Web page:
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Re: Ardrossan - On This Day In History

Post by Penny Tray » Sat Jan 16, 2021 10:22 am

GLASGOW HERALD
16 JANUARY 1877

STRANDING OF AN ARDROSSAN BRIGANTINE

Newry, January 15 – The OSCEOLA, of Ardrossan, struck at the entrance to Carlingford Lough yesterday, and is likely to become a total wreck.

The OSCEOLA is a brigantine of 192 tons, and owned by Mr S. Montgomery, Ardrossan.
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Re: Ardrossan - On This Day In History

Post by Penny Tray » Sat Jan 16, 2021 10:23 am

GLASGOW HERALD
16 JANUARY 1880

ARDROSSAN GRAIN MARKET

The attendance at market on Thursday was small and several samples of wheat were shown, some of which sold at 21s 6d per boll.
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Re: Ardrossan - On This Day In History

Post by Penny Tray » Sat Jan 16, 2021 10:24 am

GLASGOW HERALD
16 JANUARY 1884

MUNICIPAL MEETING ARDROSSAN

The monthly meeting of the Police Commissioners was held on Monday evening – Bailie Hogarth presiding.

It was agreed to grant the use of the Town Hall to the Parochial Board in which to hold their meetings free of charge.

A communication was read from Mr Holmes, on behalf of Lord Eglinton, asking that the burgh police force be not reduced, as proposed by Captain McHardy, chief constable, his Lordship agreeing to pay £100 instead of £80 as theretofore, towards the upkeep of same.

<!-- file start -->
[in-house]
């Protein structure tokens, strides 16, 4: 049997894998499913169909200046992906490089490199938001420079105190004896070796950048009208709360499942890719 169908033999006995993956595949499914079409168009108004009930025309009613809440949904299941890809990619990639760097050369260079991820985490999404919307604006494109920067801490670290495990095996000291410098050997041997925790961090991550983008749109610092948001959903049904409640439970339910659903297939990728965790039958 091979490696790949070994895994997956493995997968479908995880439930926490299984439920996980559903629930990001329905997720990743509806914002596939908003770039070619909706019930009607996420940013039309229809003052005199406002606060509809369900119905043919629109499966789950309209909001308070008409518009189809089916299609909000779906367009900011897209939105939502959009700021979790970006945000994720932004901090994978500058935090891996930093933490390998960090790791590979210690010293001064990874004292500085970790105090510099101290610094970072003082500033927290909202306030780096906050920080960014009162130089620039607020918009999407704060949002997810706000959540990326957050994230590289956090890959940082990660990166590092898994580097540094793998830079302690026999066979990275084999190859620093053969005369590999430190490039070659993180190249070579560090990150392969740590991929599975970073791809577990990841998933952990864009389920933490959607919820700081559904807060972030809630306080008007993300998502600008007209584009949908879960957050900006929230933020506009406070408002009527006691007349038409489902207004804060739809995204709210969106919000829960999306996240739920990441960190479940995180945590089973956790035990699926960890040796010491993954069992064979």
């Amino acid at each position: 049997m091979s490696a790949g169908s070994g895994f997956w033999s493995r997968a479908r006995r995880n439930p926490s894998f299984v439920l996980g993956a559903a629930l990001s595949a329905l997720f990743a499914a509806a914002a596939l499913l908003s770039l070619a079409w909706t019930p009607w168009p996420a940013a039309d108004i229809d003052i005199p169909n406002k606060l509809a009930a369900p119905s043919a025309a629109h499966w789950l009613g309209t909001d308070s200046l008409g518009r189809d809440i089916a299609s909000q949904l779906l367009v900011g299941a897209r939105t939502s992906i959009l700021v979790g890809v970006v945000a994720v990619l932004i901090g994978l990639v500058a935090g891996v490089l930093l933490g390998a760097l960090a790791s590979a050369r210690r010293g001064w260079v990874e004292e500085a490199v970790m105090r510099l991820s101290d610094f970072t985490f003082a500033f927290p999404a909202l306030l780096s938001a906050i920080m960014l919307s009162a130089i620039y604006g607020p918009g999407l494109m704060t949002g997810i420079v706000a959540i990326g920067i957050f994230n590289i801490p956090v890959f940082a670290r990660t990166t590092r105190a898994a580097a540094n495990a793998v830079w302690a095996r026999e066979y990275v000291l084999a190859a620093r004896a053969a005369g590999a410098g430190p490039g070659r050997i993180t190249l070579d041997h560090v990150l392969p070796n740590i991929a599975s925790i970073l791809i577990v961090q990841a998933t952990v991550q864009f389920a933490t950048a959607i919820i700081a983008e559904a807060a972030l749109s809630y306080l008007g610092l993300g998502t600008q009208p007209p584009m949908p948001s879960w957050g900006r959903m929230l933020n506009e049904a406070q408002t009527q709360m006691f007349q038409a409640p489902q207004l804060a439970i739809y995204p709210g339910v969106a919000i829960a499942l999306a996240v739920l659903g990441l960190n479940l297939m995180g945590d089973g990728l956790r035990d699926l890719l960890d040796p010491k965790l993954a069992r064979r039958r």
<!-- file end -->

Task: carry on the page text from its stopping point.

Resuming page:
The medical officer’s report shows the death rate to be for the past five months 19 per 1000 against 18 per 1000 for 1882

The meeting unanimously agreed to petition Parliament in favour of the Barmill Railway Extension Bill.

It was agreed that Bailie Hogarth and the Clerk should attend the convention of Royal Burghs.
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Re: Ardrossan - On This Day In History

Post by Penny Tray » Sat Jan 16, 2021 10:27 am

GLASGOW HERALD
16 JANUARY 1885

MARRIAGE OF LADY SOPHIE MONTGOMERIE

The marriage of Mr Samuel Hynman Allanby, second son of the late Mr Henry Hynman Allanby of Kenwick Hall, Lincoln, with Lady Sophie Constance Montgomerie, eldest daughter of the Earl and Countess of Eglinton, was solemnised yesterday morning at St. Peter’s, Eaton Square, London, by the Rev. Canon Overton, rector of Epworth.

Ardrossan:
Ardrossan had a very gay appearance, both town and harbour having been gaily decorated with flags in honour of the marriage.

In the evening there was a torchlight procession, three free concerts, and a grand display of firework. Coals, goods, and money were also distributed among the deserving poor.